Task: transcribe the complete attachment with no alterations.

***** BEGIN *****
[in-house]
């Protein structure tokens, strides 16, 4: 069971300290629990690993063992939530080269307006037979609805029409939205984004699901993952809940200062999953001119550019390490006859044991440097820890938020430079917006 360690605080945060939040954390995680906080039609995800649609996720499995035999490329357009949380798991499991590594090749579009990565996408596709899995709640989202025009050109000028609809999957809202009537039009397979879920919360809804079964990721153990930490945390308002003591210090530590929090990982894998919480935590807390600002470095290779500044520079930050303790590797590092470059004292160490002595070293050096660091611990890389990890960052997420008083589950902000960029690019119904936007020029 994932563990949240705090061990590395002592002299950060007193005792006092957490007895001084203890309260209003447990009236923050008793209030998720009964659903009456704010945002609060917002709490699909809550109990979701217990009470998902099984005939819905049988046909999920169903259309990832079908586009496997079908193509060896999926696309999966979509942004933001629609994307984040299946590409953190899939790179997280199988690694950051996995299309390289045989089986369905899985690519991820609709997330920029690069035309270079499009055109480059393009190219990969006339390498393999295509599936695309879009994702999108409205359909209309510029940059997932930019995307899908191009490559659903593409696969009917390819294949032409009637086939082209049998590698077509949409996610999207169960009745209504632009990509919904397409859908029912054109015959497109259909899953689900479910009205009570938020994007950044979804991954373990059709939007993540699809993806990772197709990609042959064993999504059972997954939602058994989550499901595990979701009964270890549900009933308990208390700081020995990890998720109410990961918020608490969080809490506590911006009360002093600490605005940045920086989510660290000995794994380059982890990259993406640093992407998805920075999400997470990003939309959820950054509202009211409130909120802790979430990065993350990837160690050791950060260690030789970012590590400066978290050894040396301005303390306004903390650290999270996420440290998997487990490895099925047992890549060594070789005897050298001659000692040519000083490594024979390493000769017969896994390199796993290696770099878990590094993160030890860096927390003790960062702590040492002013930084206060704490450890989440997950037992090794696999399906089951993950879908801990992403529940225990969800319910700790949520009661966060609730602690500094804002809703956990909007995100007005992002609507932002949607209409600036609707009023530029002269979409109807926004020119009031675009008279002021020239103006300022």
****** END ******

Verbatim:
[in-house]
């Protein structure tokens, strides 16, 4: 069971300290629990690993063992939530080269307006037979609805029409939205984004699901993952809940200062999953001119550019390490006859044991440097820890938020430079917006 360690605080945060939040954390995680906080039609995800649609996720499995035999490329357009949380798991499991590594090749579009990565996408596709899995709640989202025009050109000028609809999957809202009537039009397979879920919360809804079964990721153990930490945390308002003591210090530590929090990982894998919480935590807390600002470095290779500044520079930050303790590797590092470059004292160490002595070293050096660091611990890389990890960052997420008083589950902000960029690019119904936007020029 994932563990949240705090061990590395002592002299950060007193005792006092957490007895001084203890309260209003447990009236923050008793209030998720009964659903009456704010945002609060917002709490699909809550109990979701217990009470998902099984005939819905049988046909999920169903259309990832079908586009496997079908193509060896999926696309999966979509942004933001629609994307984040299946590409953190899939790179997280199988690694950051996995299309390289045989089986369905899985690519991820609709997330920029690069035309270079499009055109480059393009190219990969006339390498393999295509599936695309879009994702999108409205359909209309510029940059997932930019995307899908191009490559659903593409696969009917390819294949032409009637086939082209049998590698077509949409996610999207169960009745209504632009990509919904397409859908029912054109015959497109259909899953689900479910009205009570938020994007950044979804991954373990059709939007993540699809993806990772197709990609042959064993999504059972997954939602058994989550499901595990979701009964270890549900009933308990208390700081020995990890998720109410990961918020608490969080809490506590911006009360002093600490605005940045920086989510660290000995794994380059982890990259993406640093992407998805920075999400997470990003939309959820950054509202009211409130909120802790979430990065993350990837160690050791950060260690030789970012590590400066978290050894040396301005303390306004903390650290999270996420440290998997487990490895099925047992890549060594070789005897050298001659000692040519000083490594024979390493000769017969896994390199796993290696770099878990590094993160030890860096927390003790960062702590040492002013930084206060704490450890989440997950037992090794696999399906089951993950879908801990992403529940225990969800319910700790949520009661966060609730602690500094804002809703956990909007995100007005992002609507932002949607209409600036609707009023530029002269979409109807926004020119009031675009008279002021020239103006300022």